Vodafone invests US$1.5 billion in Microsoft's AI and cloud services

Vodafone and Microsoft just teamed up for a 10-year partnership.

Vodafone invests US$1.5 billion in Microsoft's AI and cloud services
Microsoft Bing app is seen in this illustration taken December 27, 2023. REUTERS/Dado Ruvic/Illustration

The backstory: Vodafone, a major telecom player since the 1980s, operates globally offering mobile, internet and TV services in 150+ countries. In the late 1990s, during the dot-com bubble, where the market crashed in 2000 due to excessive speculation, Vodafone briefly matched Microsoft's value. But over the last two decades Vodafone and Microsoft took different paths. Telecom faced revenue struggles, while Microsoft, especially with a focus on artificial intelligence (AI) giant OpenAI, became the world's most valuable public company, beating Apple after trailing it for a decade.

Last year, Vodafone's M-Pesa, assisting 51 million users in Africa with mobile transfers and payments, teamed up with Microsoft. The collaboration aimed to support M-Pesa’s Capability Development Academy to boost capacity for micro, small and medium-sized enterprises (MSMEs) in different African countries, like Kenya, Mozambique, the Democratic Republic of Congo and Tanzania.

More recently: This week, Microsoft made its AI tool, Copilot, available to more people. Initially for big businesses, now everyday users and small enterprises can get "Copilot Pro" for US$20 per month. This extended version, with access to advanced AI models like GPT-4 Turbo, comes after a free version for Bing search. 

The development: Vodafone and Microsoft just teamed up for a 10-year partnership, targeting 300 million businesses and consumers in Europe and Africa. Vodafone will invest US$1.5 billion in customer-focused AI using Microsoft's technology. It’s also moving from physical data centers to the cloud for innovation. In return, Microsoft will invest in Vodafone's IoT (Internet of Things) platform, set to become independent by April this year. Technologies like Copilot and OpenAI will enhance Vodafone's customer interactions, including an AI-backed TOBi chatbot for smart responses.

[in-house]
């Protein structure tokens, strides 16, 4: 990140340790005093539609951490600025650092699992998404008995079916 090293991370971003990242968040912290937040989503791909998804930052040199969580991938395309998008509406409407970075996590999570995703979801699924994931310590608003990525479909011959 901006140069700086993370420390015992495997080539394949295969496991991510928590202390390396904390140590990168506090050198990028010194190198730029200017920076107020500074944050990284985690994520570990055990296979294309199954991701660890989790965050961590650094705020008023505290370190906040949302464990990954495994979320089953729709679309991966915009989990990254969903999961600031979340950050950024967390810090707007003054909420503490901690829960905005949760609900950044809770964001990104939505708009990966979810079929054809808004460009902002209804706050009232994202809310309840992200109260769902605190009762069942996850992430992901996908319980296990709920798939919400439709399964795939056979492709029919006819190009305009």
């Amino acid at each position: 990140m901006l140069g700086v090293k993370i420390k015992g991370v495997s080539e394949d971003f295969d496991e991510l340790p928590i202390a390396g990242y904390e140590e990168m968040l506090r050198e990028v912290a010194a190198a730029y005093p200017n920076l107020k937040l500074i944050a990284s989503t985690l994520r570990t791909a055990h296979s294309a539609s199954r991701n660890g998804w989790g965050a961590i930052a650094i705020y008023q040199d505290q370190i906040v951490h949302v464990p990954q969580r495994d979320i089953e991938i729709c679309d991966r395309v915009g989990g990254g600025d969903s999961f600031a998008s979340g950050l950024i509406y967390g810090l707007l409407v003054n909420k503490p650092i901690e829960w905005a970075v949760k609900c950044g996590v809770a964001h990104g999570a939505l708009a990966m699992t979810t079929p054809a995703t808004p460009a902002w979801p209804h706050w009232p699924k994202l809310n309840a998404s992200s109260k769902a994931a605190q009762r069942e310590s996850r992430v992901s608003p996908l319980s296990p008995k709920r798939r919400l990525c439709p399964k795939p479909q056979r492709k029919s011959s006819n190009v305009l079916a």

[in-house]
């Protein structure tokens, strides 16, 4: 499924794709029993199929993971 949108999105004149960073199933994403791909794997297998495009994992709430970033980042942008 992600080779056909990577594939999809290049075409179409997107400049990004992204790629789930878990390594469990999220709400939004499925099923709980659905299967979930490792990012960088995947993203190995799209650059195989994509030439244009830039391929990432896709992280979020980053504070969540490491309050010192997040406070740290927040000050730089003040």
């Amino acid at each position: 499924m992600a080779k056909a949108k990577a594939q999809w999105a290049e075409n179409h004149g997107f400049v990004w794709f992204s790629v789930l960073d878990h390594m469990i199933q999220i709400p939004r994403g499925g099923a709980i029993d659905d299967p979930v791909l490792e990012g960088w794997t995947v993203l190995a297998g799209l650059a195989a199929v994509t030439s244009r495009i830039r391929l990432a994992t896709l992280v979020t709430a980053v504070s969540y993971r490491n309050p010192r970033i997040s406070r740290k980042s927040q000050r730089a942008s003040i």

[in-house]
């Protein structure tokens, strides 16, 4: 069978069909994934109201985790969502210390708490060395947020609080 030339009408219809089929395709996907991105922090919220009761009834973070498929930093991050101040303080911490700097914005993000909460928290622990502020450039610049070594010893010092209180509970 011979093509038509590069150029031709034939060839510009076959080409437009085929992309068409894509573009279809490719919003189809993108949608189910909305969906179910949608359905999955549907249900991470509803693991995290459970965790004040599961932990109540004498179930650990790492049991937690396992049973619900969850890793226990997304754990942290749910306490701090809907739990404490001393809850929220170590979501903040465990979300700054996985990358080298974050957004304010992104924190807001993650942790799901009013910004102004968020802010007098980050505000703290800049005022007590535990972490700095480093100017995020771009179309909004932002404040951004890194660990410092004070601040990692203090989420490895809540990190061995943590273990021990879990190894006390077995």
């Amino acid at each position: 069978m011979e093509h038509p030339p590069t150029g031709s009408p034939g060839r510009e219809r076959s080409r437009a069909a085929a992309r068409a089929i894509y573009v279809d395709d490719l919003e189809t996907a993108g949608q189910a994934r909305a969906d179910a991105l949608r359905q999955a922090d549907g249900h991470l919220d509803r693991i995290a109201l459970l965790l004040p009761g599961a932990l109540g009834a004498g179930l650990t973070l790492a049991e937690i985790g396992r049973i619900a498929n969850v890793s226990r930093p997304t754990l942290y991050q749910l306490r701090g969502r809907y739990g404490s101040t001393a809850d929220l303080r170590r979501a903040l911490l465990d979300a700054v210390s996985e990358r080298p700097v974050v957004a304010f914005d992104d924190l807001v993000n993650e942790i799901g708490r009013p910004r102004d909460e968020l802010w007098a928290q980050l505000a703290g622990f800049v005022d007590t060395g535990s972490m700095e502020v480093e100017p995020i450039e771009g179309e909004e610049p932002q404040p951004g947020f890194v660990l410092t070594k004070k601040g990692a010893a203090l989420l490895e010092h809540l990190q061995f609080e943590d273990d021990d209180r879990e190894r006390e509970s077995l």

Key comments: 

“Generative AI is really changing the game in the opportunities that we can build new services and new capabilities,” said Vodafone’s Chief Technology Officer Scott Petty in an interview. It means Vodafone can “launch a whole set of new applications, from everything from customer service to helping us respond to RFPs better to making our software engineers more effective and more productive.”

"That's the part that is really going to catch each and every one of our customers," said Vodafone's CFO Luka Mucic, referring to Microsoft’s leadership in AI and partnership with OpenAI. 

"The IoT assets are critical in helping us address the sustainability needs of so many of our customers in hard-to-abate sectors," said Microsoft Chief Commercial Officer Judson Althoff.

“We are excited to bring generative AI capabilities to help customers make more intelligent financial decisions,” said Althoff.